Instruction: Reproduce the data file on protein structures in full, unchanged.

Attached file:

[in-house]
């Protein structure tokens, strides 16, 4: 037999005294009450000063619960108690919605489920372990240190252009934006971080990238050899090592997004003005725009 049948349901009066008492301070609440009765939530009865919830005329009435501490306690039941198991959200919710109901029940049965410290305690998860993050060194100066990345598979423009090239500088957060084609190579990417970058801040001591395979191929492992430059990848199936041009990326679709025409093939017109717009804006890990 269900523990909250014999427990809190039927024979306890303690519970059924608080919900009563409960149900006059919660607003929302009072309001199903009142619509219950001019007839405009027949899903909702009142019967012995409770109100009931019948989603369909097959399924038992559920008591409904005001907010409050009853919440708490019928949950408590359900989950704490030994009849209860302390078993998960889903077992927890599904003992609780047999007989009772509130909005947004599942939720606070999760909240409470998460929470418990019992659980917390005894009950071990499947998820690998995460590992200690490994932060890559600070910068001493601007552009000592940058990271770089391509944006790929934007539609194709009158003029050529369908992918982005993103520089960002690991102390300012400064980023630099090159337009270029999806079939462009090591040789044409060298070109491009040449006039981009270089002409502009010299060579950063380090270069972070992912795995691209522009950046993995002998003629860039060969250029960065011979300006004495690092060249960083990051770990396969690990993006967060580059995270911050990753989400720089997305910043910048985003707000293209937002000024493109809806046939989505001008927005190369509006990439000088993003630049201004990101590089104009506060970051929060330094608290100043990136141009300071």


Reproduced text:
[in-house]
């Protein structure tokens, strides 16, 4: 037999005294009450000063619960108690919605489920372990240190252009934006971080990238050899090592997004003005725009 049948349901009066008492301070609440009765939530009865919830005329009435501490306690039941198991959200919710109901029940049965410290305690998860993050060194100066990345598979423009090239500088957060084609190579990417970058801040001591395979191929492992430059990848199936041009990326679709025409093939017109717009804006890990 269900523990909250014999427990809190039927024979306890303690519970059924608080919900009563409960149900006059919660607003929302009072309001199903009142619509219950001019007839405009027949899903909702009142019967012995409770109100009931019948989603369909097959399924038992559920008591409904005001907010409050009853919440708490019928949950408590359900989950704490030994009849209860302390078993998960889903077992927890599904003992609780047999007989009772509130909005947004599942939720606070999760909240409470998460929470418990019992659980917390005894009950071990499947998820690998995460590992200690490994932060890559600070910068001493601007552009000592940058990271770089391509944006790929934007539609194709009158003029050529369908992918982005993103520089960002690991102390300012400064980023630099090159337009270029999806079939462009090591040789044409060298070109491009040449006039981009270089002409502009010299060579950063380090270069972070992912795995691209522009950046993995002998003629860039060969250029960065011979300006004495690092060249960083990051770990396969690990993006967060580059995270911050990753989400720089997305910043910048985003707000293209937002000024493109809806046939989505001008927005190369509006990439000088993003630049201004990101590089104009506060970051929060330094608290100043990136141009300071």